by anthony on 04/29/14 at 10:19 am
A website study found that out of 3 million home page visits only about 1% clicked a carousel slide. How could a large, graphical element on the home page get such few clicks? The reason most carousels do poorly might surprise you.
Most carousels have multiple slides that rotate when users click the navigation arrow. The first slide always gets the most clicks. But the click-through rate for every slide after that will suffer a steep drop. The problem with the low click-through rate is not the carousel pattern itself, but the carousel navigation.
The navigation arrows on a carousel don’t give users an incentive to click. It fails because an arrow affordance doesn’t describe the information users get if they click it. They end up ignoring it and putting their attention on something else more informative. An arrow affordance only tells them that there are more slides left, which isn’t important enough to click. As a result, they never see the other slides in the carousel. Not only that, but users often miss navigation arrows because they’re so small and placed near the edges of a carousel. With this design, it’s no wonder the other slides never get clicked.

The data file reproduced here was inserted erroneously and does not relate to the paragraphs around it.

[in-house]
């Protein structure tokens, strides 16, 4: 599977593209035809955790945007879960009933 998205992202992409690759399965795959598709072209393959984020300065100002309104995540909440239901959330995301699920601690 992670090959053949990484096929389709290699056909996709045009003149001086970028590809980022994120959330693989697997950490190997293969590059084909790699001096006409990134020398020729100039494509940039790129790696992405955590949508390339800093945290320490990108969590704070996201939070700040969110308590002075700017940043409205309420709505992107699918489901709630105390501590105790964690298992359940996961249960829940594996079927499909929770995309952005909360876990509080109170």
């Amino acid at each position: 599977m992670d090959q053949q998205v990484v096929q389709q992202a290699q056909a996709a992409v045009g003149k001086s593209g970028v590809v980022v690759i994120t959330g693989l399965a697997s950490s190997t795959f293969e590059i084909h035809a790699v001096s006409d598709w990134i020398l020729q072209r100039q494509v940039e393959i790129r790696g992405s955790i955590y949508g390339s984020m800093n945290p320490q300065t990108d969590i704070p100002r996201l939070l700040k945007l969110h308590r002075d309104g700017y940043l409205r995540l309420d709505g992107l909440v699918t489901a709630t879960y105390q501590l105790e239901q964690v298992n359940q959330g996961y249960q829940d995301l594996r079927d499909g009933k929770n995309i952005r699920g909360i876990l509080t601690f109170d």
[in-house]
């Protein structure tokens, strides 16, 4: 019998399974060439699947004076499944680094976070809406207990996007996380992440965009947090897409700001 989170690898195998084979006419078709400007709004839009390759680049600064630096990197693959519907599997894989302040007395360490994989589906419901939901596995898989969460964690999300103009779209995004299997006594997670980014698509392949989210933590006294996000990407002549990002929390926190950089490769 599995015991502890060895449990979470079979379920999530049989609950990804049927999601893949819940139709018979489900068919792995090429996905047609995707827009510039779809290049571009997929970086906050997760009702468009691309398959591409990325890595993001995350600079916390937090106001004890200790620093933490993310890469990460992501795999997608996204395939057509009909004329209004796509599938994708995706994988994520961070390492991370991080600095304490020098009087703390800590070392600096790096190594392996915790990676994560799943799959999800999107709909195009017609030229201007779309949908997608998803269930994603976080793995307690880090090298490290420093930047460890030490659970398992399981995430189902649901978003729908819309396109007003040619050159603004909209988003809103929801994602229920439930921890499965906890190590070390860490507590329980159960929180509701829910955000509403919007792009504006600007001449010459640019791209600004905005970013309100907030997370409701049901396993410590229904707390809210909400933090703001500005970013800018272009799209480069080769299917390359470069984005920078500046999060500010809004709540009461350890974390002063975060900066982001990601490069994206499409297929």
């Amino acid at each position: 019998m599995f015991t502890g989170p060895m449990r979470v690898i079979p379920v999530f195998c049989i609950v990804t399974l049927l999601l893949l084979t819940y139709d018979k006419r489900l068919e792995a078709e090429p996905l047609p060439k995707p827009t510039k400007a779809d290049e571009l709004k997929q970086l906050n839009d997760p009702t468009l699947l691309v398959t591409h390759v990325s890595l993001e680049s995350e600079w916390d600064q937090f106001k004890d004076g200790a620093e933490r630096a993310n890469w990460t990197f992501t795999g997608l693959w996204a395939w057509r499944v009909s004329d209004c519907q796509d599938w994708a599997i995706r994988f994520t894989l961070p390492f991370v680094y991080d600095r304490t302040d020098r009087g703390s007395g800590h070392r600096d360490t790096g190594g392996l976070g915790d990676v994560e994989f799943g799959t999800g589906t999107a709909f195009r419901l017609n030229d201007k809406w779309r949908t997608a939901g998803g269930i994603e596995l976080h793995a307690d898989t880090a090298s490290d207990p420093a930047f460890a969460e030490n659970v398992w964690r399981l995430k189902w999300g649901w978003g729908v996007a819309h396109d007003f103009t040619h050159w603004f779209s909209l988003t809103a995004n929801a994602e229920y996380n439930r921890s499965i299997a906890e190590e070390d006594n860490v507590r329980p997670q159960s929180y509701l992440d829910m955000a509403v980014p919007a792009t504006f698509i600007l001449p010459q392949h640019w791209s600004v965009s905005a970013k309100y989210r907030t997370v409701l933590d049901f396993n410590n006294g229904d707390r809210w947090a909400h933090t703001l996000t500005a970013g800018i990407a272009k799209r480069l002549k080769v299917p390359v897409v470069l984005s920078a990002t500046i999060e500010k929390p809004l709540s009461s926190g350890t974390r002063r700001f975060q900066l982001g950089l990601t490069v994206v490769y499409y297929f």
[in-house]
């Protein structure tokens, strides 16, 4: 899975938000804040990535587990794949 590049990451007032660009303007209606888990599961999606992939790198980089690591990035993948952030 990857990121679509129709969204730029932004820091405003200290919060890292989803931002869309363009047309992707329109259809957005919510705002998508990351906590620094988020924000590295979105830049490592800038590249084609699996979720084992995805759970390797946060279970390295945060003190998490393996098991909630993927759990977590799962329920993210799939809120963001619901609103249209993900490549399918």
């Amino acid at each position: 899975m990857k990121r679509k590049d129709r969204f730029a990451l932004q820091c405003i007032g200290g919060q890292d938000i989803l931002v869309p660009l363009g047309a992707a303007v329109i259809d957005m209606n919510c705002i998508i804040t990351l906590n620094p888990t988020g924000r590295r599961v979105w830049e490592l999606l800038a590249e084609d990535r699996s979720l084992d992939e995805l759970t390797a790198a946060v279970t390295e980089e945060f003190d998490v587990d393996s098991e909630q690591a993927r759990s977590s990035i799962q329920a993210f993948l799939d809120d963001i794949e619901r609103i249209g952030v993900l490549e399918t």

Instead, what’s needed on a carousel is a clear, visible label navigation. Labels are informative, meaningful and describe what users want. Labeling each slide incentivizes them to click because the labels tell them what they’ll get. Users are more likely to click on something that looks informative to them. A label navigation is also larger and placed in a more visible location than navigation arrows. It’s not only easier to see, but users know what to expect when they see it.
Most people would look at the results of that website study and think that all carousels are bad, and that you should never use them. But the truth is that most carousels are bad because they use an arrow navigation. Arrow affordances aren’t information dense, text labels are. If you want more users to click your carousel slides, use a label navigation. Make your labels descriptive and meaningful and you’ll get more users clicking your other slides.